- The Odds Man: NFL QBs holding up Vegas in Week 9
- Murder charges filed in crash that killed Rockford attorney
- General Election Endorsements: Re-elect Madigan, Kinzinger
- IceHogs squeak by Grand Rapids behind strong Leighton showing
- Celebrate Dia de los Muertos at Riverfront Museum Park campus Nov. 1
- Lee Hamilton: Some thoughts on governing
- Top of Illinois Veterans Stand Down Oct. 31 in Rockford
- CUB shares list of worst customer horror stories
- Park District receives Governor’s Sustainability Award
- Park District’s ‘Ties & Tennies’ fund-raiser Nov. 14; deadline Nov. 6
PACed elections unfair to the public
In 2010, the Supreme Court handed down one of the most destructive rulings in the high court’s history. The 5-4 Citizens United v. the Federal Election Commission decision designated corporations as people and money as speech.
The ruling allows corporations to flood nearly unlimited sums into our political process, much of that funding remaining secret. In many cases, it’s impossible to know whether the company whose products you buy donates to candidates or a party with whom you totally disagree. Worse still, while “real” people are limited in the amount they may donate, “corporate people” are subject to virtually no limits, especially when donating to super PACs.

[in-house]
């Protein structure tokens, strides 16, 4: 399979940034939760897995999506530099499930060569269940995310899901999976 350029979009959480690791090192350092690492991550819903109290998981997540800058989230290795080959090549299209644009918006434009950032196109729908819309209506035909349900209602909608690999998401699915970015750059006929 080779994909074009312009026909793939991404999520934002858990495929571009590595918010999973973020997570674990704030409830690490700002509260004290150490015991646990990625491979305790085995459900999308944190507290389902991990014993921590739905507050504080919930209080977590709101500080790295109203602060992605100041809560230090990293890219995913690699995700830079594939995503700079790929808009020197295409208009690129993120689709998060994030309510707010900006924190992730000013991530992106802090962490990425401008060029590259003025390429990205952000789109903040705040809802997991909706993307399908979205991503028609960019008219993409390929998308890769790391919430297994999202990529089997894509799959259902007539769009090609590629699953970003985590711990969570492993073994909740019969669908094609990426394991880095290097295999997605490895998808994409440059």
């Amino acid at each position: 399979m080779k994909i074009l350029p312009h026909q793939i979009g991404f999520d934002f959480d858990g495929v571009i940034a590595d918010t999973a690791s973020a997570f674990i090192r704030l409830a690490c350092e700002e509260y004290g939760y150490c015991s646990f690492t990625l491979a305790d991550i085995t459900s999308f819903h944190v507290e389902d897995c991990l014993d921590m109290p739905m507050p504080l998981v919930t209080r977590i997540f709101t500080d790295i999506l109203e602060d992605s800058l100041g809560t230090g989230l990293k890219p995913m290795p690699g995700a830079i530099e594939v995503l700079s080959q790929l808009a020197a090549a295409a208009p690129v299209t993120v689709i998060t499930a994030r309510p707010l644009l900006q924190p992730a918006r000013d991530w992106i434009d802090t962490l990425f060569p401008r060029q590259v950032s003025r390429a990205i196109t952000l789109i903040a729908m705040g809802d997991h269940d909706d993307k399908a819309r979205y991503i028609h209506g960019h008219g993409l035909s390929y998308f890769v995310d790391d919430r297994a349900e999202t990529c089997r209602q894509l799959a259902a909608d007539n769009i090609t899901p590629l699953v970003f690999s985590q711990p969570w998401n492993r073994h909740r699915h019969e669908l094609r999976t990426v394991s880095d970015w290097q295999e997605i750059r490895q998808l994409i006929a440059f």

What does this mean to you?
Imagine yourself debating someone. You both put forth arguments, and the best argument wins. Now, imagine that same debate, but with only your opponent allowed a microphone and unlimited loudspeakers. Which argument do you think people will hear?
That’s what Citizens United has done to our politics. Candidates with unlimited funding overpower the media, while the candidate to whom you donated $30 goes virtually unheard. Citizens United has sold our political voice to the highest bidder.
From the Jan. 18-24, 2012, issue